Expressing his opposition to legislation introduced by Sen. Hillary Rodham Clinton (D-NY) that would require states to restore voting rights to all convicted felons who have completed their sentences, syndicated Washington Post columnist and Fox News contributor Charles Krauthammer falsely claimed that "only a third of states now allow felons to vote." In fact, 36 states -- more than two-thirds -- and the District of Columbia currently allow individuals who have been convicted of a felony and have completed their prison sentences, probation, and parole to vote.
Krauthammer's criticism followed a video clip of Clinton introducing the Count Every Vote Act of 2005, which includes the voting rights provision, on the Senate floor on February 17.
From the March 2 edition of Fox News' Special Report with Brit Hume:
CLINTON [video clip]: These people should be given the right to register to vote. An estimated 4.7 million Americans are not eligible to vote as a result of felony disenfranchisement laws.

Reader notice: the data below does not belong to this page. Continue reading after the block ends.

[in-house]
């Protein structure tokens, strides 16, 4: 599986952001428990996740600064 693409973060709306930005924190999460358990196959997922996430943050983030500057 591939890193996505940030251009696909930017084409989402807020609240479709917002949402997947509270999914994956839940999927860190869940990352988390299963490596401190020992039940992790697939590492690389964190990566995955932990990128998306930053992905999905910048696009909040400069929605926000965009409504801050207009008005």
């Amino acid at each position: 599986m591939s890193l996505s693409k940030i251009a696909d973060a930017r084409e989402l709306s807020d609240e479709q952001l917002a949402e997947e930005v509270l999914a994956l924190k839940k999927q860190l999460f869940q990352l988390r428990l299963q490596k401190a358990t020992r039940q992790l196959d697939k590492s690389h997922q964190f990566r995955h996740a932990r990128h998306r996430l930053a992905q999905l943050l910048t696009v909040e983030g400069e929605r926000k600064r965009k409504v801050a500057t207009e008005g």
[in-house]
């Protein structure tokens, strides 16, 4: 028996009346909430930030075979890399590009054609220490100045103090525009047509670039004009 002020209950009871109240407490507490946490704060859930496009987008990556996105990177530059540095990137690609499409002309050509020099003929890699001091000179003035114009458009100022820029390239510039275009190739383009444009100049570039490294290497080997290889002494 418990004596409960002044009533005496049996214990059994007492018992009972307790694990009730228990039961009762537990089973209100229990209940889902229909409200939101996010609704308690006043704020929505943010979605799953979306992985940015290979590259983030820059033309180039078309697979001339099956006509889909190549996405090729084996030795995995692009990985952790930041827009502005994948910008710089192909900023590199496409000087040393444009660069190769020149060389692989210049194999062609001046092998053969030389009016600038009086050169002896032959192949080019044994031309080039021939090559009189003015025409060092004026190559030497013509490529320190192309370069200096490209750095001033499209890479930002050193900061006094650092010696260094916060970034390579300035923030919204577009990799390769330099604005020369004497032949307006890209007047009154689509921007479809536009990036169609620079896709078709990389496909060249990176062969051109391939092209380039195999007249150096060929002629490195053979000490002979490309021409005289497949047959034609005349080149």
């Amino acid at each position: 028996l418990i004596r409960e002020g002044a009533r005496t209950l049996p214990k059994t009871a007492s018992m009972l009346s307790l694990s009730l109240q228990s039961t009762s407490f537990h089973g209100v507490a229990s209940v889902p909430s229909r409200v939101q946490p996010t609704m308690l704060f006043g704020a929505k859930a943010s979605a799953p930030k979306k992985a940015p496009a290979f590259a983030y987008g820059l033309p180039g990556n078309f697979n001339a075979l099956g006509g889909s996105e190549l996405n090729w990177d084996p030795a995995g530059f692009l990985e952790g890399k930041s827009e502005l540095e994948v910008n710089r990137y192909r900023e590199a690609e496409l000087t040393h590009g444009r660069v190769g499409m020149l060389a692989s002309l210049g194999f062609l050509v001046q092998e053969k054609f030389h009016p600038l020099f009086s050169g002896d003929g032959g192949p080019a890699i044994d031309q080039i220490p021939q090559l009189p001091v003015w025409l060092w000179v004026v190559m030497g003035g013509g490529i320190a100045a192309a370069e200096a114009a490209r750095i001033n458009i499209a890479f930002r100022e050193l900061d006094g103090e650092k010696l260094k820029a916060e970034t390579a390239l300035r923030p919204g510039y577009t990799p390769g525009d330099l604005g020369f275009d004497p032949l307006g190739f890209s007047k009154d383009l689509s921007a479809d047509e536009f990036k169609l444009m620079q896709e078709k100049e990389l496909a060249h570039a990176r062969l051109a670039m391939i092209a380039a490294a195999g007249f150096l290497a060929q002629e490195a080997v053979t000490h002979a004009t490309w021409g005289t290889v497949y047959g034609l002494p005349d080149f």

KRAUTHAMMER: Look, first of all, it's incredibly hypocritical. The Democrats are arguing that states ought to decide things like gay rights and not the federal government. And here they want the states imposing the rule on the felons, where only a third of states now allow felons to vote.
In fact, only 14 states currently have laws preventing convicted felons who have completed their sentences from voting, according to a January 2005 study by The Sentencing Project, a research institute that studies criminal justice. Of those 14, six permanently deny voting rights to convicted felons, while eight have specific laws that extend the denial of voting rights beyond the end of parole or probation for certain finite periods or for particular offenses.
Clinton's bill would allow convicted felons to vote only if they are no longer on probation or parole, or currently serving a prison sentence [section 701(d)], a standard already matched by the 36 states noted earlier and the District of Columbia. Sens. Barbara Boxer (D-CA), John Kerry (D-MA), Frank R. Lautenberg (D-NJ), and Barbara A. Mikulski (D-MD) have co-sponsored the bill.